Merry Christmas, ya filthy animals.

Monday Night Update

People say that time flies when they’re having fun, but I know [without a doubt], that whoever first spoke those words has never tried to learn a semester’s worth of material in 2 weeks.

Time seems to pass these days according to my exam schedule – and yes – we recently learned my entire fall 2012 biochemistry class in 2 weeks. I’ve heard many of my friends utter these same words, “This time I’m gonna stay on top of it. I’m going to start studying tonight”. Inevitably though, the thought creeps in that we have 2 weeks until the next one, so one night off can’t hurt — work-life balance right? Wrong.

These are merely excuses, but this is why I have not posted in what feels like ages – 2 tests to be exact.

Now, I know you’re going to ask – “How is school going?”

It’s going well, actually. I love learning. Like for real, love learning. Every day there is something to be excited about, something to marvel at, and also feel completely overwhelmed by. It’s a game of give-and-take.

To be honest though, finding this balance is probably the most challenging part. I want to continue living my life and not let school become the end-all, be-all. Even though medical school is a huge goal I’m undertaking right now, I still ambitiously try to make it to CrossFit 3x per week, read a couple pages of a book before I fall asleep at night and have a non-med school conversation occasionally [it’s tough]. These are things that make me, Madeline and I’m refusing to let them go just yet.

Yesterday, as I was walking our family dog – Bodie – I listened to a podcast produced by 99% Invisible. If you haven’t heard of it, I totally recommend that you check the channel out – my personal favorite is Episode #127, The Sound of Sports.

Anyways, I listened to a podcast on the invention of the stethoscope and it stopped me in my tracks. Before the stethoscope, whatever was happening inside the patient was a mystery and doctors relied on asking questions, and then they actually listened to their stories. These days, we rarely use our stethoscopes and rely on tests, CT scans, ultrasounds, you name it, to give us a diagnosis.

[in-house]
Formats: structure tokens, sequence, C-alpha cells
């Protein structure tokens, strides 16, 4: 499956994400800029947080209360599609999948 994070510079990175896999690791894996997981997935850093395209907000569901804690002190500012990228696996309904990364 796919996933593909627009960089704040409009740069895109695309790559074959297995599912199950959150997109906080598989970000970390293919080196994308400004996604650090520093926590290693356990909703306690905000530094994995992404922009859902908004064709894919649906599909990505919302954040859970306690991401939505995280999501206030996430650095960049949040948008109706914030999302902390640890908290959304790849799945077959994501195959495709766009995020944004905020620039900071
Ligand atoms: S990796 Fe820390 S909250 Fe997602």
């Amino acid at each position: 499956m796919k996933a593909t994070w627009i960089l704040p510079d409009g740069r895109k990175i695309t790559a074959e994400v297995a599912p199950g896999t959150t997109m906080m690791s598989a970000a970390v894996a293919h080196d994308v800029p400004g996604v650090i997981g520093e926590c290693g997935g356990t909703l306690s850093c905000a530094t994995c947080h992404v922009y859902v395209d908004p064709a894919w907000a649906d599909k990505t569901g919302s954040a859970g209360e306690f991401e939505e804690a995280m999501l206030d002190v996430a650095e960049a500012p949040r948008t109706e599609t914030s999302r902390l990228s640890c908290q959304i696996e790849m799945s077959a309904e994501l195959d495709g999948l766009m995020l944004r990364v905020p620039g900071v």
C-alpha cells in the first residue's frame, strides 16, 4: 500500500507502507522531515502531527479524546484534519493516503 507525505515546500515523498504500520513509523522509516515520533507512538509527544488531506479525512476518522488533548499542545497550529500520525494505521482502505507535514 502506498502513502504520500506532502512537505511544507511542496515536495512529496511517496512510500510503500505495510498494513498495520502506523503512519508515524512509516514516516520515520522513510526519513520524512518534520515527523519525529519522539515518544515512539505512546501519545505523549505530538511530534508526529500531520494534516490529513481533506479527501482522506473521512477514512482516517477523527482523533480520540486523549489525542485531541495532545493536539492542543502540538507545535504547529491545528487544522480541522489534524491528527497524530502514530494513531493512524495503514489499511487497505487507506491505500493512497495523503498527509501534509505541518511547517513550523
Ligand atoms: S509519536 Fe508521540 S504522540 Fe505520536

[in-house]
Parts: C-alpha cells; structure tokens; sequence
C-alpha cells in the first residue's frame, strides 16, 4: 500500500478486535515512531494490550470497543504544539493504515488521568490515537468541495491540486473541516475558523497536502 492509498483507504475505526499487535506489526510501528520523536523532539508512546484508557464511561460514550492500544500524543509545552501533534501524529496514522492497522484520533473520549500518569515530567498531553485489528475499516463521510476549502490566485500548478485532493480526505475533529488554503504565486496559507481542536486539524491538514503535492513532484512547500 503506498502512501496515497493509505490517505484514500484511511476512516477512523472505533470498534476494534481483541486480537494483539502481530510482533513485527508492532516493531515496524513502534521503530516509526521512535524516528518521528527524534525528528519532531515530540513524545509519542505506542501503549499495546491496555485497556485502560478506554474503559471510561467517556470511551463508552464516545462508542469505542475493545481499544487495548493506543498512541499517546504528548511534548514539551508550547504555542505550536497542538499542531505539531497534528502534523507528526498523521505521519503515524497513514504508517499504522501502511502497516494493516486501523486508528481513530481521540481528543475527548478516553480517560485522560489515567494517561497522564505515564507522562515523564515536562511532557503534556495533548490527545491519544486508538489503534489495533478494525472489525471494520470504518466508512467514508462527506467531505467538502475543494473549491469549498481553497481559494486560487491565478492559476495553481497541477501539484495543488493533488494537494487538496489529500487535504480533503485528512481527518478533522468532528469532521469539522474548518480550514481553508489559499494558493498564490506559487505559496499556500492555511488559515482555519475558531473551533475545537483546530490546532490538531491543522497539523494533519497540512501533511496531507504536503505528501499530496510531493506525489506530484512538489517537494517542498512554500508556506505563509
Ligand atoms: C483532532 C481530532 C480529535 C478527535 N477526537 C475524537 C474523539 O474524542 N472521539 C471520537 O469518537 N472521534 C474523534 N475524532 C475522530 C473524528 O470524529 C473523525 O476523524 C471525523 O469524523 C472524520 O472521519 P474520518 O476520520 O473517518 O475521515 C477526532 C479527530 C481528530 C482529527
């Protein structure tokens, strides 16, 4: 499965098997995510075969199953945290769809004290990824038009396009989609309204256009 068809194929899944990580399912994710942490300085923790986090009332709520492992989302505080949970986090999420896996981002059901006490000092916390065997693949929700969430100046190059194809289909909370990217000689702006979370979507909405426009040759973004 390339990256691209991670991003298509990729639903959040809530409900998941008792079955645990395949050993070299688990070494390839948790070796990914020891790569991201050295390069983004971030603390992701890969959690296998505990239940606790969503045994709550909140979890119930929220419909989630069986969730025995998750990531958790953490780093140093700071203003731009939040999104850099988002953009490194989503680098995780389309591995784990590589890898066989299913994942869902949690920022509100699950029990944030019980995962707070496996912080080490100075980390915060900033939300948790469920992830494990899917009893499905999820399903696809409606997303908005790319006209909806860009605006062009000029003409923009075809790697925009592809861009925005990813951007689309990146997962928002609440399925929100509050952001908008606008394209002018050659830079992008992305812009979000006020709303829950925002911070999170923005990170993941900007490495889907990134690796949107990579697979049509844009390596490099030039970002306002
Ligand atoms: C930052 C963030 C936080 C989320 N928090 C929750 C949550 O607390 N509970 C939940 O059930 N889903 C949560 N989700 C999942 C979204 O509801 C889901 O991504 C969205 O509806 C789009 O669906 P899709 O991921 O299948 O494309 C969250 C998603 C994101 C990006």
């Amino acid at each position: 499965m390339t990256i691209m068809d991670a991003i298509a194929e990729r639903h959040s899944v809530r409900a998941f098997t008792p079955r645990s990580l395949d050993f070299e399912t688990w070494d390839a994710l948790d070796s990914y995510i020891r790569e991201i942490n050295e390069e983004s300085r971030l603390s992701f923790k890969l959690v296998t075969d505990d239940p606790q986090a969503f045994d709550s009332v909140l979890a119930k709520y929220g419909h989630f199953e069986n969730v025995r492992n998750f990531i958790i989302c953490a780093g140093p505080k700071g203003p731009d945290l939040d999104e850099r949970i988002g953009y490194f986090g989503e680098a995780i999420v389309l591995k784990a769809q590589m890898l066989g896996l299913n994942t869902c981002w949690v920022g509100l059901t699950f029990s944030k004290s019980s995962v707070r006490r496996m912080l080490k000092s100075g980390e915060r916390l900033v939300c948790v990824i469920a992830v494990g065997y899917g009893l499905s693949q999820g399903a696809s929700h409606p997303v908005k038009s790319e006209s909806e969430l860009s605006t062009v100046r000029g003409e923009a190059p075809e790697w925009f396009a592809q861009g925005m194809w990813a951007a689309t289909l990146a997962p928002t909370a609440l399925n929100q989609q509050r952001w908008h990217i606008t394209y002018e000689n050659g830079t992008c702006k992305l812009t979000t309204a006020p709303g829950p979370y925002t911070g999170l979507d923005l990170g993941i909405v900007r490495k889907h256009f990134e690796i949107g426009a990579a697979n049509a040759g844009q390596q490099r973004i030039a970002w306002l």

“Before the stethoscope, you had to feel sick to be sick. After the stethoscope, to be sick, the doctor had to find something”. – Dr. Jacalyn Duffin

As I listened to this podcast, I began asking myself – how do we make sure our patients feel heard, and not like they are just a list of data points and symptoms? I’m asking myself – how can I do this better? How can I ensure that I first listen to my patient’s story before listening to their tests?

From the perspective of the patient – have you ever had an interaction with a doctor that made you feel seen? What did he/she do differently?

A New Rhythm

Human Body Block [aka Gross Anatomy] lasts 9 weeks. At the beginning it seemed like the block would take forever. I remember thinking to myself, “how will I ever make it through this?”

Somehow, I’m making it through this. We are two tests down, with roughly 3 weeks left and one more exam. The days pass quickly with this new rhythm of school, and the weeks consist mainly of —

Anatomy lab, lecture, physical exam sessions, ultrasound sessions, problem-based learning sessions, med school recess [lunch], study sessions, more study sessions, Crossfit, church, escape to the mountains. Rinse and Repeat.

Every day is a new day to learn something new, a new day to be amazed.

In my program we are introduced to ultrasound early on. We have machines that we can use to practice the skill on each other. When I say ultrasound is a skill, I mean that it is a skill. I thought it would be easy, I thought “how hard can it be to put a little gel on a probe and bada-bing-bada-boom you have a clear picture on the screen”. I was so wrong. Somehow we will get the hang of this though. Peel back the layers that cloud our vision.

In the meantime, we get to see some pretty awesome stuff.

Last week, with some help, we did ultrasound on our own hearts. Laying on the table, I saw on the screen my heart beating. The compartments working together to pump blood throughout my living, breathing body. This week, I worked with a group of 7 other classmates through a patient case and successfully diagnosed him with acute appendicitis. I’m learning to perform a physical exam, to listen to heart sounds and test for ACL tears. The reminder that I know nothing is constant, and humbling, but also thrilling at the same time. I have the opportunity to ask questions, to seek clarity, to think deeply. All things that I cherish and hold dear.

This new rhythm is stressful some days, but refreshing and inspiring on others. I don’t always feel on top of the world, but like I’m slugging through the mud on the way up the trail. The pastor at my old church in Atlanta once talked about how we naturally seek out the mountain top moments. We reach for the highs and dread the lows. However, as he so eloquently pointed out, “Have you ever noticed that people don’t live on the mountain tops? They live in the valley”. We do life in the valley. We love people, we work hard and every now and then we climb to the top of the mountain.